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    Nabopolassar (Babylonian cuneiform: Nabû-apla-uṣur, meaning "Nabu, protect the son") was the founder and first king of the Neo-Babylonian Empire, ruling from his coronation as king of Babylon in 626 BC to his death in 605 BC.

  2. In history of Mesopotamia: The Neo-Babylonian Empire. About 630 Nabopolassar became king of the Chaldeans. In 626 he forced the Assyrians out of Uruk and crowned himself king of Babylonia. He took part in the wars aimed at the destruction of Assyria.

  3. Aug 22, 2018 · The Assyrian Fall and Rebel Rise. Prior to his ascension to the throne, Nabopolassar was an obscure and unknown chieftain of the Chaldeans. In 631 BC, the last major Assyrian king, Ashurbanipal, died and was succeeded by one of his sons, Ashur-etil-ilani. The new ruler was weak, however, and civil war soon broke out.

  4. Nabopolassar, king of Babylon (626-605 b.c.), was the first king of the Chaldean Dynasty, and the father of Nebuchadnezzar II. He was originally a petty Chaldean chieftain in southern Babylonia, but at the death of King Ashurbanipal of Assyria in 626 b.c. , Nabopolassar became king of Babylon, and quickly thereafter seized Nippur and Uruk from ...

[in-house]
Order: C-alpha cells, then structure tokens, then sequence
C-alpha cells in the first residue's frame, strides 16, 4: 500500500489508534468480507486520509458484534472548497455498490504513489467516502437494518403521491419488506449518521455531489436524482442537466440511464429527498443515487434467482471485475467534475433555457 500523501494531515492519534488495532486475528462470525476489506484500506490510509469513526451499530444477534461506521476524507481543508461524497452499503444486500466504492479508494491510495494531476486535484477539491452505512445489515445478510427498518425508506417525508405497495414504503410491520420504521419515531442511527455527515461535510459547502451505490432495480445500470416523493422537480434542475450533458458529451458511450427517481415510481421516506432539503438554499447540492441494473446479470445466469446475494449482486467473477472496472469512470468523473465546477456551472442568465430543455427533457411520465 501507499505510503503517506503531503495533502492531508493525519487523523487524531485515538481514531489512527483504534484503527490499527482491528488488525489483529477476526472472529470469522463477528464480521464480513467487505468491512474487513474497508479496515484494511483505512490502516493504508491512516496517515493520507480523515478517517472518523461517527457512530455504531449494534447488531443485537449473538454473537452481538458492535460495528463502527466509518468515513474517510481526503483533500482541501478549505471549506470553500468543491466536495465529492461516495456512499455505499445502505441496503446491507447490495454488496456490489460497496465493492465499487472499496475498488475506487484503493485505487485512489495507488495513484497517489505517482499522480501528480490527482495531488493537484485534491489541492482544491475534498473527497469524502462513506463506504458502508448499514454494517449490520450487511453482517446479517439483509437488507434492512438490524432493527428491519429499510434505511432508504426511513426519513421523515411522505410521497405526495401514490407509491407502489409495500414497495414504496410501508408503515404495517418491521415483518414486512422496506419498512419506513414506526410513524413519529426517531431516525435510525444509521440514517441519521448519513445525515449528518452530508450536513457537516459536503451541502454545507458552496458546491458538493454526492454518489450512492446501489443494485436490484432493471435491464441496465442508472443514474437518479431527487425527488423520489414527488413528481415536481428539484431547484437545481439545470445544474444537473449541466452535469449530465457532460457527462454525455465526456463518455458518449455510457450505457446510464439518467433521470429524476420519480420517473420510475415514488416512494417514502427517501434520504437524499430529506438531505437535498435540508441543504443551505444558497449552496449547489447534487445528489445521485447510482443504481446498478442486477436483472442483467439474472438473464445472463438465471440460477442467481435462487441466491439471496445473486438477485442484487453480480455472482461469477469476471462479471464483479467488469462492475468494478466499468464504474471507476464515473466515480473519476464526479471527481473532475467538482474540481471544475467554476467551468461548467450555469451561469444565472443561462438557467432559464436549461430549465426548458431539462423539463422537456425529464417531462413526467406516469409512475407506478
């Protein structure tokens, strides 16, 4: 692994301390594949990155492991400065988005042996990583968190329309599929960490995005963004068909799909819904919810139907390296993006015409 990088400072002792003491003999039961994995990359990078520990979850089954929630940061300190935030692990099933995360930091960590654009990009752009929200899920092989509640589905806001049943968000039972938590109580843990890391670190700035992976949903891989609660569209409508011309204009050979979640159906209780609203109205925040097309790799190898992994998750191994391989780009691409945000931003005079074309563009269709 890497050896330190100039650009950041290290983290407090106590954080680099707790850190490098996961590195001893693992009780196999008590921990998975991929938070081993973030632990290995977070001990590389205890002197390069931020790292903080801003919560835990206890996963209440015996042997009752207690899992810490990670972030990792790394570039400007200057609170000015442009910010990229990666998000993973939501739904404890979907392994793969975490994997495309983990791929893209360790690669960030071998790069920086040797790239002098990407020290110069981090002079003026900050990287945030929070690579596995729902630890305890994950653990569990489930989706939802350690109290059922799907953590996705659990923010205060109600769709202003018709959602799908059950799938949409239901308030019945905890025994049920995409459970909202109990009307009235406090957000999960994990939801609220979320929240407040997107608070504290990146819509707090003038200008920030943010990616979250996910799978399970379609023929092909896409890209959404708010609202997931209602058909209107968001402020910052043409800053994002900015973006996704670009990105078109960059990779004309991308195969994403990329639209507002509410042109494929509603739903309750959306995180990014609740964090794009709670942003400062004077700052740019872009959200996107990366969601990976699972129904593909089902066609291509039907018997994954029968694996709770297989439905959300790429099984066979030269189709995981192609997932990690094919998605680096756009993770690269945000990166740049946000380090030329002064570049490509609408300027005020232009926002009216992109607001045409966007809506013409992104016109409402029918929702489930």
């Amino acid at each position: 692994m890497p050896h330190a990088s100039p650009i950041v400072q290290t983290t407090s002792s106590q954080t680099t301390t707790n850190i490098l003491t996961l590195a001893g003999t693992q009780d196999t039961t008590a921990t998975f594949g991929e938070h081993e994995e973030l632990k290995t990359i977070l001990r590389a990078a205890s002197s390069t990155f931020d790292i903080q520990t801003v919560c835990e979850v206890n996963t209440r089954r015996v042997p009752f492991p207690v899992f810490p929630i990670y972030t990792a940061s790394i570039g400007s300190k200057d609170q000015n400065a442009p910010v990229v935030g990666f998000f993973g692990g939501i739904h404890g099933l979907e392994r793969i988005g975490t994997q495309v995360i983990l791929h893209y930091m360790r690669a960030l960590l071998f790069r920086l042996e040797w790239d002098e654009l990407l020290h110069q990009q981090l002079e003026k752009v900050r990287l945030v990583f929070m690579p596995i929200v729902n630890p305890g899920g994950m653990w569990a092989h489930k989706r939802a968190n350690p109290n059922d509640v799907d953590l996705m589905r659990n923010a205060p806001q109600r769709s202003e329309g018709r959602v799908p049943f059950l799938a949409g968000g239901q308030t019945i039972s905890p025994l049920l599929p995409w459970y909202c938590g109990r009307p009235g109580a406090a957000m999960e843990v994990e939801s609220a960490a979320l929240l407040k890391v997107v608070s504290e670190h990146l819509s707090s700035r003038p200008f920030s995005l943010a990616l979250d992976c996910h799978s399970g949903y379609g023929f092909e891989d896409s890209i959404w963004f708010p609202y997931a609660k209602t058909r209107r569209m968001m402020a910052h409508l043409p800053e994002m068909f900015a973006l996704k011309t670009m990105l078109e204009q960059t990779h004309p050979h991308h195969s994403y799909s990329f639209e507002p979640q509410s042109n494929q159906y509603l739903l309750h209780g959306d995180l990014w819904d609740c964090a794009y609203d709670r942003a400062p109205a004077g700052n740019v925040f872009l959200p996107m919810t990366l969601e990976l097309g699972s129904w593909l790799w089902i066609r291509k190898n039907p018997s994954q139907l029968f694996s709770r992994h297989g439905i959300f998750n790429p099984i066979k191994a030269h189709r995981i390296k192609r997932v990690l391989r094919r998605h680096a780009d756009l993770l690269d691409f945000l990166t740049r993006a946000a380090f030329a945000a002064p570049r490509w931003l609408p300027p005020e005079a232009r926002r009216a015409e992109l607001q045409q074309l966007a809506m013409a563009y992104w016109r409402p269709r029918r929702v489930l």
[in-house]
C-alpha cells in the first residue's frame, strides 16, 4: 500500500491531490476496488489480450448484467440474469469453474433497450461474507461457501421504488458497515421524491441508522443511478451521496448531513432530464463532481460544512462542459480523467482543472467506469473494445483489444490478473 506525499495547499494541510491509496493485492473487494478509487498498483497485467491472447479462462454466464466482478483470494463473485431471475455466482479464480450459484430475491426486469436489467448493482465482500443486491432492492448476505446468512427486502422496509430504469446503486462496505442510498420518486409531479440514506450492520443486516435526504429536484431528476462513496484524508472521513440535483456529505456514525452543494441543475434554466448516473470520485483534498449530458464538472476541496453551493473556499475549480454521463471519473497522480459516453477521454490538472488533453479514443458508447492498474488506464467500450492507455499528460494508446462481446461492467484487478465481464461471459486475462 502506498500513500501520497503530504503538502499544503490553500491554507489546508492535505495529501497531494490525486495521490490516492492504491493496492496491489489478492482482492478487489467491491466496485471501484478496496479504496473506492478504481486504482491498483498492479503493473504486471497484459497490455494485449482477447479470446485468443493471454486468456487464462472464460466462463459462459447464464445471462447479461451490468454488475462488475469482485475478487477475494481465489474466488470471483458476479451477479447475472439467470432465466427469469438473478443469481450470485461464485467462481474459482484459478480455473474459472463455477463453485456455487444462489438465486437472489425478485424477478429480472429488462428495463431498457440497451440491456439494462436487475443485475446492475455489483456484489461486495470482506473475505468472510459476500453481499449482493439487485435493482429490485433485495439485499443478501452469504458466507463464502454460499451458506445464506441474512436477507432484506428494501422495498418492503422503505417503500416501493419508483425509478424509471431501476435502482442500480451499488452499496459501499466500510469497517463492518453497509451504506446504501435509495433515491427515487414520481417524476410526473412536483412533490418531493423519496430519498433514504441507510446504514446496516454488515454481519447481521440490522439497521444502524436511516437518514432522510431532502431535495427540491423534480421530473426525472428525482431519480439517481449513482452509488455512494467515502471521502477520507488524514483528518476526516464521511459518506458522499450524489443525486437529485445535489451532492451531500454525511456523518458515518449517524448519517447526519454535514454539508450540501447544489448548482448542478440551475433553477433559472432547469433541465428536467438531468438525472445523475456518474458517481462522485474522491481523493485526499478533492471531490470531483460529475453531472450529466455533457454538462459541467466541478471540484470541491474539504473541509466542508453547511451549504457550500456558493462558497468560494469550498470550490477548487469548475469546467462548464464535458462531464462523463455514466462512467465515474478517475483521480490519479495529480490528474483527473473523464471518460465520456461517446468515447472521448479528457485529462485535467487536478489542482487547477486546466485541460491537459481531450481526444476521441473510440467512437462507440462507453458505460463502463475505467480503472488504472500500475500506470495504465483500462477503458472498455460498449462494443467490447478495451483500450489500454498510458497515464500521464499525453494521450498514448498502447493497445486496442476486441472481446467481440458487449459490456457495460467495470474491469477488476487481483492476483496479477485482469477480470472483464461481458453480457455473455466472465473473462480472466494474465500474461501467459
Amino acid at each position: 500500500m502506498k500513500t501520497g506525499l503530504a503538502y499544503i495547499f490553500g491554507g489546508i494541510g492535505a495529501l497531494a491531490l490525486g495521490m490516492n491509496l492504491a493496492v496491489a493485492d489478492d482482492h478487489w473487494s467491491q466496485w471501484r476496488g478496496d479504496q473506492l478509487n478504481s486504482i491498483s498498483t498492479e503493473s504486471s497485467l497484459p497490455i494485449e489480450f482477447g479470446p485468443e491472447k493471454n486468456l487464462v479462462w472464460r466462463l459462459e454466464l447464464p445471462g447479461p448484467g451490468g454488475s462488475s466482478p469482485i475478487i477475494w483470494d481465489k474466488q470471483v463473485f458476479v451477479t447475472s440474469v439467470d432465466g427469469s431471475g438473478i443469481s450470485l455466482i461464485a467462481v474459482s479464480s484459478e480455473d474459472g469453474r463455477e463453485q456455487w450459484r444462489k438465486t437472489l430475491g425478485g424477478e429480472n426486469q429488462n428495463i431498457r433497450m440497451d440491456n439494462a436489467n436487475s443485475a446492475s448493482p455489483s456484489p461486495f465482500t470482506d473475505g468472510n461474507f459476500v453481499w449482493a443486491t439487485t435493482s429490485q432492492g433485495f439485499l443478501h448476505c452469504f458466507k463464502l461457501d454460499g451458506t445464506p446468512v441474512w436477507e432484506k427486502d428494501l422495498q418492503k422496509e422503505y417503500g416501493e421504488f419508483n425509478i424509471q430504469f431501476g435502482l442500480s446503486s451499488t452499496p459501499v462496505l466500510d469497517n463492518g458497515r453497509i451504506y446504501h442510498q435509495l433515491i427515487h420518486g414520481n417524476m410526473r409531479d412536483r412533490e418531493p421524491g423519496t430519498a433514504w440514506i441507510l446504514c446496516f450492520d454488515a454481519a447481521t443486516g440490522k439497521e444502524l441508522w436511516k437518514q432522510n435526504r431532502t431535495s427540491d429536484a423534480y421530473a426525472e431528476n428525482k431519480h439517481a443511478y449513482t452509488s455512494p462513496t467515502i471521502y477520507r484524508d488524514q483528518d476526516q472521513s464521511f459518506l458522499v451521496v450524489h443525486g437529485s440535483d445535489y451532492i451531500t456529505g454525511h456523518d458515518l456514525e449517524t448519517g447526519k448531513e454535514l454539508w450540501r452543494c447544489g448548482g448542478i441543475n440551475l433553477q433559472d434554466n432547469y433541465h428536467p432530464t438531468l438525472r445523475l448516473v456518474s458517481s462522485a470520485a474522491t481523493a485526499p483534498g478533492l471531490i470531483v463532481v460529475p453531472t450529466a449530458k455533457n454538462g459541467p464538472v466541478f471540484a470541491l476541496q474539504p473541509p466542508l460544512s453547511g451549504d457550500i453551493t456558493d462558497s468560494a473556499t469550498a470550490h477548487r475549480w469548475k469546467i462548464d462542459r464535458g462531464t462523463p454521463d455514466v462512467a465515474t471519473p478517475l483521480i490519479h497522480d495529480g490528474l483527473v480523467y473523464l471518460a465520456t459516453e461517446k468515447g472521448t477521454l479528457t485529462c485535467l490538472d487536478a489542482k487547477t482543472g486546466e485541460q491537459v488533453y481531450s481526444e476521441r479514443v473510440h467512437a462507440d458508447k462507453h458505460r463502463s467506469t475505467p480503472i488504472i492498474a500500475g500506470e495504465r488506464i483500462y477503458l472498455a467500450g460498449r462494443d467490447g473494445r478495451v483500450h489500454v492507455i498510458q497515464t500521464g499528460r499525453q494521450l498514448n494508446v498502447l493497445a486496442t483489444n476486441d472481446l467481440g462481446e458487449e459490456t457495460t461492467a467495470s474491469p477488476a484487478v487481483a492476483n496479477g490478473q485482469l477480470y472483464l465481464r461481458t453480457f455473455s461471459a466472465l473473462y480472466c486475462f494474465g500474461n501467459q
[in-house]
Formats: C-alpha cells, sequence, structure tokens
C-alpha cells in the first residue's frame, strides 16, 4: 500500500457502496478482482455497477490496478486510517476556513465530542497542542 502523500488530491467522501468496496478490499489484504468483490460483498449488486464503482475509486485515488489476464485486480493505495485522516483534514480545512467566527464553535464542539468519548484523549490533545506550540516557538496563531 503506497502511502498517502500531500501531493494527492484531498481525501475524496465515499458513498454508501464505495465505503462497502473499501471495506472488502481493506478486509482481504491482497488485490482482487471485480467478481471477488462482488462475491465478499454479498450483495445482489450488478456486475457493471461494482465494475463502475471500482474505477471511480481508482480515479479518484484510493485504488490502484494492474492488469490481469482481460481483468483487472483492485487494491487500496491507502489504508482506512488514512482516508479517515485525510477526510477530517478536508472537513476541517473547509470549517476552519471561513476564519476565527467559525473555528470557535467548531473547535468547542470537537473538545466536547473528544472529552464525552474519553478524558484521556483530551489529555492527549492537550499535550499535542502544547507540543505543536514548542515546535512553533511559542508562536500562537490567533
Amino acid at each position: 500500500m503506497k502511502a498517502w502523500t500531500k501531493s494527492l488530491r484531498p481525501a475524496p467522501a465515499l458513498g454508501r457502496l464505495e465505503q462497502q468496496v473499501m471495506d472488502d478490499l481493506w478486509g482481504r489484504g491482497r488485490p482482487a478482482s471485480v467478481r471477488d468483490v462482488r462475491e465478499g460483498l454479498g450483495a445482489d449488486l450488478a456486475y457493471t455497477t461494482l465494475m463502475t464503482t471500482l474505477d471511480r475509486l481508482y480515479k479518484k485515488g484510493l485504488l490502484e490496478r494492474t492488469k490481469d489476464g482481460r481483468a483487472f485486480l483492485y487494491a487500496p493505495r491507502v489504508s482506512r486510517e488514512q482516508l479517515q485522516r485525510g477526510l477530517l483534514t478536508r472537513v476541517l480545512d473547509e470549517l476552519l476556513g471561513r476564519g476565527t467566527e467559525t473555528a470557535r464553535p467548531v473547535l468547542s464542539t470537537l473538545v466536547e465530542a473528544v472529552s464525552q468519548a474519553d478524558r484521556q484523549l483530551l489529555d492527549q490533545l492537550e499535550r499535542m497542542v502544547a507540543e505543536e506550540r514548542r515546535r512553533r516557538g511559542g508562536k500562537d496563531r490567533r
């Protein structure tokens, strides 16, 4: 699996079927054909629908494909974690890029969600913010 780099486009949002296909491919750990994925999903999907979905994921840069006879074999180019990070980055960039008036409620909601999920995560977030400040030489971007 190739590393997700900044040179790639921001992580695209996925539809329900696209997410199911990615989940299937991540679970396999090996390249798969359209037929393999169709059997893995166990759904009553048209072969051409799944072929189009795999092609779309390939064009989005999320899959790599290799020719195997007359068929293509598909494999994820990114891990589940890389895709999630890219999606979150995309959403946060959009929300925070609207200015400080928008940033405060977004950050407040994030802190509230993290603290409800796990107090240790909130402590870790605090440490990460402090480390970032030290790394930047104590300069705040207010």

5. May 27, 2021 · Founder and first king of the Neo-Babylonian Empire, Nabopolassar was responsible for some very great conquests in ancient Mesopotamia. He enriched his royal coffers and that of his empire after sacking numerous Assyrian cities in the region, most famously Nineveh, the jewel of the Neo-Assyrian Empire.

  6. Mar 8, 2017 · N.S. Gill Updated on March 08, 2017 Definition: Nabopolassar was the first king of the Neo-Babylonian Empire, ruling from November 626 - August 605 B.C. He had been general in a revolt against Assyria after the Assyrian king Assurbanipal died in 631. Nabopolassar was made king on November 23, 626*.

  7. Apr 14, 2016 · Nabopolassar (reigned 658-605 BCE) was the king of Babylon and the father of Nebuchadnezzar II. After the fall of Nineveh, Naboplolassar vied with Egypt for control Assyria 's western territories. His death stopped the campaign and sent his son Nebuchadnezzar back to Babylon to claim the throne. From Southern Mesopotamia, Iraq. Circa 550-400 BCE.

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